|Theatiner Church, Munich|
|Theatiner Church, Munich|
|Saint Gaetano comforting a dying patient
Brera Pinacoteca, Milano
The cupola and two towers of the Theatiner Church in Munich rise high against the backdrop of the Alps in memory of Saint Cajetan. He is the patron saint of Argentina and of the unemployed, beatified in 1629 and canonized in 1671. His feast day is celebrated on August 7. Born into an Italian aristocratic family in Vicenza, Saint Cajetan (Gaetano dei Conti di Tiene, 1480-1547) had studied law and became a diplomat but later decided to dedicate his life to care for the poor and the sick—contrary to the wishes of his mother. As his father had died in 1492, she had hoped her son would continue the family dynasty. But Cajetan did rise in ecclesiastical circles, garnering the favor of Pope Julius II for his role in negotiating the peace between the Republic of Venice and the Holy See after the War of the League of Cambrai (1508-1516).
Ordained a priest in 1516, in 1522 he founded a hospital for the incurables in Vicenza, first working there and then spending the rest of his life in charitable work in Rome, Naples, Venice, and Verona. In 1524 Cajetan helped found a male religious order, the Theatines, devoted to leading a pure life in the service of the sick and reforming by example the morals of the clergy and laiety. In another act of charity, he established a bank for the purpose of lending money at low interest rates to the poor; this bank grew to become the Bank of Naples.
Over the centuries the Theatine order has counted among its members many distinguished persons. It was instrumental in founding hospitals, oratories, and beautiful churches throughout western Europe, developing missions in Asia and the Americas, and to a lesser degree remaining active to this day.
Sebastiano Ricci (1659–1734) was one of the great painters of the late Baroque school of Venice. He revived Venetian art from a dormant phase that followed the Renaissance heyday of legendary masters Bellini, Titian, and Veronese. His art and life were steeped in drama—affairs of the heart in particular would plague him. In his youth he seems to have had a checkered career, accused and imprisoned for allegedly attempting to poison a young woman with whom he had fathered an unwanted pregnancy, later again imprisoned after abandoning his wife and daughter and running away with another young woman. He worked in Bologna, Turin, Rome, Venice, and London. His paintings, admired in many great museums of the world, showcase his talent for virtuoso manipulation of color.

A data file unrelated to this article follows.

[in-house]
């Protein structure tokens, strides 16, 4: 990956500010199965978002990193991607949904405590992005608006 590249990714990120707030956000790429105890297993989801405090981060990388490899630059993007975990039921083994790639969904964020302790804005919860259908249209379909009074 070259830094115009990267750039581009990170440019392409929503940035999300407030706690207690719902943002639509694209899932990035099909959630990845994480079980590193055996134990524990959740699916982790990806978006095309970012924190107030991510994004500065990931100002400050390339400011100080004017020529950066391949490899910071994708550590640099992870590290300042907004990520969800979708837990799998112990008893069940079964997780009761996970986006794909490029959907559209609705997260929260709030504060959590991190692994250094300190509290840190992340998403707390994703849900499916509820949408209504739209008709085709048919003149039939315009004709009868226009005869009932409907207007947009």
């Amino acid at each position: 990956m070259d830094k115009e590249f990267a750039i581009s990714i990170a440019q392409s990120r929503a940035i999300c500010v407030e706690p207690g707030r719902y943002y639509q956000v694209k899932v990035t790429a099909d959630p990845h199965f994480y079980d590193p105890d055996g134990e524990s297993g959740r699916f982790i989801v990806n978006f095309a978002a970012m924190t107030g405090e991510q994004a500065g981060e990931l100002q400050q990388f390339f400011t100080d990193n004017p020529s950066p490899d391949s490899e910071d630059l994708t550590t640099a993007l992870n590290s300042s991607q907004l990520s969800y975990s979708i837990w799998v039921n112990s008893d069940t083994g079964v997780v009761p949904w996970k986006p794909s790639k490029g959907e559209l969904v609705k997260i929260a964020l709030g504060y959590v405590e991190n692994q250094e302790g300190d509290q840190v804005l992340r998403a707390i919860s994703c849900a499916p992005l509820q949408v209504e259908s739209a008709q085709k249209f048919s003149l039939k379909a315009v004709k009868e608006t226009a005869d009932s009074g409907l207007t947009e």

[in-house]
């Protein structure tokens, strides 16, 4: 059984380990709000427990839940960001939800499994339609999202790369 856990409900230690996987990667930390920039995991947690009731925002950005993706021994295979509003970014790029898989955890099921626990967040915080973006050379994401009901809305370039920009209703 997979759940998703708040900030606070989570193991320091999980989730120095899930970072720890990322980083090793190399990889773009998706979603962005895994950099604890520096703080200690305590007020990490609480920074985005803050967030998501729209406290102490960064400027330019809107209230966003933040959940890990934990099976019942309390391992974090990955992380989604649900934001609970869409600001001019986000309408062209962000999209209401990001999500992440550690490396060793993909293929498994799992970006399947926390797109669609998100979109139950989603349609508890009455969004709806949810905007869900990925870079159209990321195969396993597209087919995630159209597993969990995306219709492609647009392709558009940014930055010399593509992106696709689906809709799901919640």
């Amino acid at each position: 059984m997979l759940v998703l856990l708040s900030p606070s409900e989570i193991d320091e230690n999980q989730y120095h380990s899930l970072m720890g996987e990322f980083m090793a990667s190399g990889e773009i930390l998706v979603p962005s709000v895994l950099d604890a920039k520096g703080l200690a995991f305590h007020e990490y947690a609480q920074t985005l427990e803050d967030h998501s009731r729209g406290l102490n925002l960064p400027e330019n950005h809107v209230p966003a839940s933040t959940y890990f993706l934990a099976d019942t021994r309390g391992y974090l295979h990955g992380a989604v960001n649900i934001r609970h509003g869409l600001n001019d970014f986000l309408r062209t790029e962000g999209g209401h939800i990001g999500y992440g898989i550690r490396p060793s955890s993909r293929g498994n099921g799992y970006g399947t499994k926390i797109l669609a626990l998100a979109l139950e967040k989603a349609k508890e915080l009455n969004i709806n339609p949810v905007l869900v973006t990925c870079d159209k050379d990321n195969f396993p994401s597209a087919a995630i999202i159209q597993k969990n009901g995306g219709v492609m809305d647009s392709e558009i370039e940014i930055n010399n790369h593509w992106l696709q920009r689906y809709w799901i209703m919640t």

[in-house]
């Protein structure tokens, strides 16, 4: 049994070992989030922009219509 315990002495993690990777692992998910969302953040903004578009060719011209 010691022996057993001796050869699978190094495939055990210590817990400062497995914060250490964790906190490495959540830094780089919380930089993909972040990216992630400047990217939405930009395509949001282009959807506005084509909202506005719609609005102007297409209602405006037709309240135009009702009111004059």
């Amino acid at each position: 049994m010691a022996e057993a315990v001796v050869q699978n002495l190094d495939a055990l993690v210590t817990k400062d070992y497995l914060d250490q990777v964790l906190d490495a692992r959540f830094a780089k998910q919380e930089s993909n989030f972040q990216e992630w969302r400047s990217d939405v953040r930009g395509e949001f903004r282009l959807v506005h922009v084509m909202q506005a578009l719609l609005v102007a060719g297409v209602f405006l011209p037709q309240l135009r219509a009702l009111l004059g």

In Saint Gaetano comforting a dying patient, Ricci shows Cajetan in his traditional role of comforting the sick. Typical Baroque compositional tropes enliven an otherwise conservative work. Saint Cajetan’s attenuated limbs stretch diagonally across much of the canvas, creating a sense of motion and energy. Visually, Ricci builds a tension between upward and downward; the Saint raises his right arm and points towards the heavens, while he drops his left arm and hand at a perpendicular to comfort the sick, bedridden man. One senses the gravity of the ill patient, not just by his wizened, frail body, but by the distraught boy—likely his son—praying at his bedside.
Ricci’s flair for drama is apparent in this poetic, pious painting. In addition to the use of diagonals, a standard device of Baroque-era painters, Ricci also exploits dramatic lighting, infusing strong contrasts between light and dark. The stark white sheets of the bed and the pale skin of the sick man are juxtaposed against the voluminous black frock of Saint Cajetan—here a striking, looming figure. Small touches of domesticity are visible, such as the embroidery on the pillowcase and an ornate, silver water pitcher with a red stopper placed on the nightstand.
SALLY METZLER, PhD, interned at the Alte Pinakotek in Munich, obtained her PhD in Art History from Princeton University, and worked at the National Gallery in Washington DC and the Cummer Museum in Jacksonville, Florida. She was director of the D’Arcy Museum of Loyola University in Chicago and in 2014 curated an exhibition on Bartholomeus Spranger at the Metropolitan Museum of Art in New York.
Highlighted in Frontispiece Spring 2016 – Volume 8, Issue 2